Today, over 90 percent of enterprise data is sent to the cloud. In the next years, this number will drop to just 25 percent according to Gartner. The rest of the data is not going anywhere. It is being stored and used locally, on the device it was created on – e.g. cars, trains, phones, machines, cameras. This is Edge Computing – and since the Corona outbreak it is more relevant than ever.
Obviously, this is cutting the discussion short. With edge consortia springing up like mushrooms, there is no lack of overlapping definitions around the terms Edge Computing and Fog Computing.
From mist to fog to edge to cloud – a short overview
To bring some light into the terminology mess: The terms “mist computing” and “cloud computing” constitute the ends of a continuum. In our definition, the edge covers everything from cloud to any end device, however tiny and limited it may be. In this definition, there really is only the cloud and the edge.
However, some authors additionally use the terms fog computing and mist computing.
Mist covers the computing area that takes place on really tiny, distributed, and outspread devices, e.g. humidity or temperature sensors. To make it a bit more tangible: These devices generally are too small to run an operating system locally. They just generate data and send that data to the network.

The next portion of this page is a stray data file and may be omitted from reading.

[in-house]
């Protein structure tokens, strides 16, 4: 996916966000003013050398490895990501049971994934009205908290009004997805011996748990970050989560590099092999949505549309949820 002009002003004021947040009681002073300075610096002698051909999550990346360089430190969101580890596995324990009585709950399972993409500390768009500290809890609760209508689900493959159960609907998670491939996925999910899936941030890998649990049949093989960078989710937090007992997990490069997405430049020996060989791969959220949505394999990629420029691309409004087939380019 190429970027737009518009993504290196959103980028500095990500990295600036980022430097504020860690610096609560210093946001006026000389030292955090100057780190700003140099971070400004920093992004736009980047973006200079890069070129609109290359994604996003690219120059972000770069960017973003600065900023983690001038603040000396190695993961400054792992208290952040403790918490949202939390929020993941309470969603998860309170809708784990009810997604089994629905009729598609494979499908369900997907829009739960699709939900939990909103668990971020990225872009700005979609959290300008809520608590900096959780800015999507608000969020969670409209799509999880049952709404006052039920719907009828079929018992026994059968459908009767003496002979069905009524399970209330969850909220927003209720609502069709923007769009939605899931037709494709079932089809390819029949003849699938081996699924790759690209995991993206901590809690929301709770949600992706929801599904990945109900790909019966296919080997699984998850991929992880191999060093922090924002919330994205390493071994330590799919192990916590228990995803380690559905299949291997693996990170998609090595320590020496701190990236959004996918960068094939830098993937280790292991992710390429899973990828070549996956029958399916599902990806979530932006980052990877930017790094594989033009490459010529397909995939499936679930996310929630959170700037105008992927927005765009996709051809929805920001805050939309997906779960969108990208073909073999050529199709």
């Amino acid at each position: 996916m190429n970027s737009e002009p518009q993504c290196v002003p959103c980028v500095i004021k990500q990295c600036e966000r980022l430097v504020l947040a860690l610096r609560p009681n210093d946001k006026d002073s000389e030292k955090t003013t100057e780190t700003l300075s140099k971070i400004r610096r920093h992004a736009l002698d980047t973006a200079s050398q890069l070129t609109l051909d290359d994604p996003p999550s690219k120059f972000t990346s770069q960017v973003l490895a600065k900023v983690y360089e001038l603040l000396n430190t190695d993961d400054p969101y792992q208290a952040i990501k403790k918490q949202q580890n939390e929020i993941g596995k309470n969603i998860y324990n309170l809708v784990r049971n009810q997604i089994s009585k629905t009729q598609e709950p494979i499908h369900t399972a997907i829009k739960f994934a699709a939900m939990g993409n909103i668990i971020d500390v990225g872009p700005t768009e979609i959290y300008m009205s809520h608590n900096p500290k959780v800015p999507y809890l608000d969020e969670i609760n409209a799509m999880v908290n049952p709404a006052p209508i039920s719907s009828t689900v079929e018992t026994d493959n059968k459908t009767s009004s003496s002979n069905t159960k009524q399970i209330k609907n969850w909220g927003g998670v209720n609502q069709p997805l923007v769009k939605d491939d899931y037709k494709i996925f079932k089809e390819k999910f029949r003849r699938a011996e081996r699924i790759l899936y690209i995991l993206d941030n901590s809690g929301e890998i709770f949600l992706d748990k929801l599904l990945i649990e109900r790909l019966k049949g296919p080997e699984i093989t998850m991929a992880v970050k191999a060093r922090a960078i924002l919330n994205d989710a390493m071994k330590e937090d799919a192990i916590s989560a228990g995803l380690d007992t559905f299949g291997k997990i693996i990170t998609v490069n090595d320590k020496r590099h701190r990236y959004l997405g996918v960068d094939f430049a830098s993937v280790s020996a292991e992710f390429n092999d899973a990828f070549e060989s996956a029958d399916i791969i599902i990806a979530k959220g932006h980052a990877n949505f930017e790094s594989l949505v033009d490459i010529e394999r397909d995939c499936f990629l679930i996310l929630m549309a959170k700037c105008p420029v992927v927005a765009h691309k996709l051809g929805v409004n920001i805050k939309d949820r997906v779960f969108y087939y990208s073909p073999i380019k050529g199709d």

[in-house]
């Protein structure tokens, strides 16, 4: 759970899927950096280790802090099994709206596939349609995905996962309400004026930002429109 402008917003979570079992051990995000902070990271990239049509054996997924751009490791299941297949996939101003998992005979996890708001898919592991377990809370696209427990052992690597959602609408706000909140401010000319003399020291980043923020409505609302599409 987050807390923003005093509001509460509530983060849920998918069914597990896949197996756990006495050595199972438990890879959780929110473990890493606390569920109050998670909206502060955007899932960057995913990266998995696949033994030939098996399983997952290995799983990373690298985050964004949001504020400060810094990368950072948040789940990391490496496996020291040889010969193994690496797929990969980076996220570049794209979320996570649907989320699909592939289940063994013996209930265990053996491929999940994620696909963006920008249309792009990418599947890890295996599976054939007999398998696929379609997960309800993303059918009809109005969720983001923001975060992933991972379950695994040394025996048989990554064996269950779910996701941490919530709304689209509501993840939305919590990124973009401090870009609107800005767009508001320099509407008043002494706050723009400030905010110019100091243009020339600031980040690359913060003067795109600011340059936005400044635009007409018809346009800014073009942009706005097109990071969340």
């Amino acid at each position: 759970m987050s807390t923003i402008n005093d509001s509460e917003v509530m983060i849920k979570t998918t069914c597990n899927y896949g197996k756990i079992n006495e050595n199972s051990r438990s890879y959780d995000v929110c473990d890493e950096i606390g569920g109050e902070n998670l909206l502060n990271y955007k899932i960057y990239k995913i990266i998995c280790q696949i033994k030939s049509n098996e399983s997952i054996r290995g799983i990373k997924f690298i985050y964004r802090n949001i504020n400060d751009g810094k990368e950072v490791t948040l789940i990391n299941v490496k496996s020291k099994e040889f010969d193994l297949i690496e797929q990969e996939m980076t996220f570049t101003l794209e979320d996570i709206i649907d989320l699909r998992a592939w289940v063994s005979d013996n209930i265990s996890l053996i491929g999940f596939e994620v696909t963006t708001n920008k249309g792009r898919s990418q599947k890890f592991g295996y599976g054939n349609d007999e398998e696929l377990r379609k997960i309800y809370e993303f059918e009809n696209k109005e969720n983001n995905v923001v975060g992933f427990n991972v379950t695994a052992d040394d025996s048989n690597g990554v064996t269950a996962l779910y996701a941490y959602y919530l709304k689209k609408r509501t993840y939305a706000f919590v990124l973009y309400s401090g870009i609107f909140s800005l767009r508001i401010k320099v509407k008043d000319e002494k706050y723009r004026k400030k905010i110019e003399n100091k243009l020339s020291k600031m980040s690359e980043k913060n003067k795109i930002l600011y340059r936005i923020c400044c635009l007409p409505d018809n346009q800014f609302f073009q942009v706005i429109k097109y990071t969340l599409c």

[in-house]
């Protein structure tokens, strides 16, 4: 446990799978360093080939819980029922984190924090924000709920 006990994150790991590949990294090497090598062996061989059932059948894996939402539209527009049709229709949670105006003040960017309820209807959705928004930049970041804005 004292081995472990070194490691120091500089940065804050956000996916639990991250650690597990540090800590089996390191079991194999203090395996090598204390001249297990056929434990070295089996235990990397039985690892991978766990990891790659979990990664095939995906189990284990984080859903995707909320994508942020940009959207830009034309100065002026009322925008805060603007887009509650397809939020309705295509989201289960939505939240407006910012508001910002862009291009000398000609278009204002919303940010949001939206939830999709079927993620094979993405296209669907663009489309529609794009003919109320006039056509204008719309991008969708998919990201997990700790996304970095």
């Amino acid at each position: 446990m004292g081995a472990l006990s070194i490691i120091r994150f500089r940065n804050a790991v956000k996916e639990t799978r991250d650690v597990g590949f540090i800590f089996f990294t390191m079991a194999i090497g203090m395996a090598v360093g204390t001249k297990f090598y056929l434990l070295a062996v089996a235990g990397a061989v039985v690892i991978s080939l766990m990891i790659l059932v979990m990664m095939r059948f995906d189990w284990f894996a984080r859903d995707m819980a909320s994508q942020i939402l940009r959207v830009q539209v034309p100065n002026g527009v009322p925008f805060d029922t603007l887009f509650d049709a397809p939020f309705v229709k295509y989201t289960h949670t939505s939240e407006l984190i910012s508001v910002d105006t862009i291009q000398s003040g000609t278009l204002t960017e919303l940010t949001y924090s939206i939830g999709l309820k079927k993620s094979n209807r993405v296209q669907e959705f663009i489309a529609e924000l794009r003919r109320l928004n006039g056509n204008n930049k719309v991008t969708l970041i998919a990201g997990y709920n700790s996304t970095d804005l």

As opposed to mist computing, the cloud refers to huge centralized data centers. The terms “fog” and “edge” fall within this continuum and – depending on whose definition you follow – can be used interchangeably.
From edge to cloud and back: History repeating itself
If these terms seem familiar to you, that is probably because edge computing is just another cycle in a series of computing developments.
Computing has seen constant turns between centralized and distributed computing over the decades, and with recent developments in hardware capacity, we’re again entering into a decentralized cycle.
Edge Computing has been around for 20 years, see a quick history here:
One to rule them all?
Neither the cloud nor the edge is a solution for all cases. As always: It depends. There are cases, where the edge makes more sense than the cloud and vice versa. Most cases however, do need both. If you can, putting the bulk of your computational workload on the edge does make sense though from an economic as well as environmental perspective.
Interested in learning more? Read why Android developers should care about Edge Computing or discover Edge IoT use cases.
A last word on “edge consortia”
There is no lack of consortia defining terms around edge computing – it’s a lot like the Judean People’s Front against the People’s Front of Judea. After a year of battle, the most prominent edge consortium emerging currently seem to be EdgeX under the umbrella of the Linux Foundation – fully open source, while also largely supported and driven by Dell, who initiated it. Other notable players trying to get a foothold in this space is the Deutsche Telekom with MobiledgeX and HPE with Edge Worx. A European counterpart, ECCE, formed in spring 2019 and might be worthwhile watching, as it is supported by many industry players like e.g. KUKA, Intel, and Huawei.